Downtown Boys at Black Lodge, Seattle | 7 July 2015
Providence, Rhode Island’s Downtown Boys rolled through town last night with their white hot dual saxophone hardcore. This band has a two pronged agenda and it is to bring their political message and to get down and make some noise. I’ll be honest, I’m not a huge hardcore fan. I was intrigued when Fucked Up covered twee pop songs and teenage me owned a Cro-Mags cassette, but that’s about it. Two things set Downtown Boys apart from rest of the hardcore masses. Two saxophones that recall Dexy’s Geno but sometimes feel like they could venture into Coletrane’s Meditations and front woman Victoria Ruiz who is both a teacher and a rager.
Live, each song has a prologue in which she passionately teaches and informs about social injustice, police brutality, misogyny and racism. Previously I had wondered why they covered Bruce Springsteen‘s Dancing In the Dark besides the obvious saxophone connection. Last night, in a matter of 60 seconds she redefined that song on her terms talking about how the word dark is equated to evil, bad and mal-intentioned in so much of today’s journalism and literature and how difficult it is to overcome those kinds of connotations of when you are dark skinned.
The room was packed and sweaty and Downtown Boys were on fire which of course increased the temperature of the room. The saxophone players Adrienne Berry and Emmett Fitzgerald stoked the fires continuously during the set. Both wielding their big tenor saxophones like weapons of peace and justice. Future Police raged bigger and louder than the recorded version and Monstro was anthemic, but the highlight of the set was Poder Eligir. Ruiz sang in Spanish while the band created a cacophony that surged and surged and continued to surge. It was fucking amazing! It was one of those out of body moments when you feel like the whole room is on the same existential plane and all is right with the world. And it was for one brief moment.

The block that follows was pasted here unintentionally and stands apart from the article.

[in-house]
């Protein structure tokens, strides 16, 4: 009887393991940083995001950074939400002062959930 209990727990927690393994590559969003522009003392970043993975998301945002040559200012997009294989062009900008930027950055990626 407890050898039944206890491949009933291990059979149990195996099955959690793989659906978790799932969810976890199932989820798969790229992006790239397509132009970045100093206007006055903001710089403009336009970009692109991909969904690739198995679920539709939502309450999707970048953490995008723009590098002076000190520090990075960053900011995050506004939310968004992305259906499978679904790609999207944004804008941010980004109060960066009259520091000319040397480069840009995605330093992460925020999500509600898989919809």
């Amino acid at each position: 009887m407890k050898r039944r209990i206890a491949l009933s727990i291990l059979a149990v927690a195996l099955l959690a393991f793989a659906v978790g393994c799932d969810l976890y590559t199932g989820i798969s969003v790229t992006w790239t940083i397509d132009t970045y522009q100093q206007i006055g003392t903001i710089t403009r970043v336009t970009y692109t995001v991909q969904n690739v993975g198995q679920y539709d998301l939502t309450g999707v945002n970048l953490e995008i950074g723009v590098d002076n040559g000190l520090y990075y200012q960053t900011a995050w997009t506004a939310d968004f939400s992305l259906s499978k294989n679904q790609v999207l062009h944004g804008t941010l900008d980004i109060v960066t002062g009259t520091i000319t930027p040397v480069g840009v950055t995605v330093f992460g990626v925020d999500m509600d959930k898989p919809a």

There have been some great punk rock reissues this year. The Big Boys and 100 Flowers come to immediate mind, but up to now there hadn’t been a great new punk rock record this year. You often hear the argument that punk rock is played out, or worse dead (shudder). Usually I don’t argue, because it isn’t often that I hear a new punk band that isn’t. The Sleaze are here to tell you that ain’t the case and renew your faith in the underbelly of rock n’ roll. The Minneapolis band’s output has been sporadic since unleashing their killer debut single Smokin’ Fuckin’ Cigs back in 2008, but the Total Punk label has corralled these foul mouthed, snot nosed adolescents and gotten them to put out an 8 song 12 inch.
I love the colicky delivery and the high pitched nasal vocals and the adrenaline fueled guitars. Tektonix Girls is the easy highlight of this set. There are two versions of it on the record, the hyper version that leads off and then a slightly restrained version that concludes it. In between are 6 more songs that will leave you no desire to go back and revisit punk rock history because all you need is right here.
Depression Is the New Gay. What was the old gay? The Lasters new single (four songs) Minumum Viable Product is just out. It’s single number three from the Los Angeles band for those of you keeping score at home. The afore mentioned Depression Is the New Gay is song number one. Song number two is called Ivory Tower of Beer…’nuff said. The B-side starts with The Lasters Lose the Power of Speech which appropriately contains an incoherent chorus which makes no sense and total sense. Last song Let’s Get Along doesn’t let up the adrenaline rush, though it seems a little less crazy and more coherent than the other three. Three out of four ain’t bad.
Every once in a while a punk record like this comes along and kicks me out of a rut (Spray Paint did the same thing a few months ago). This single is a total blast, and for this I give thanks.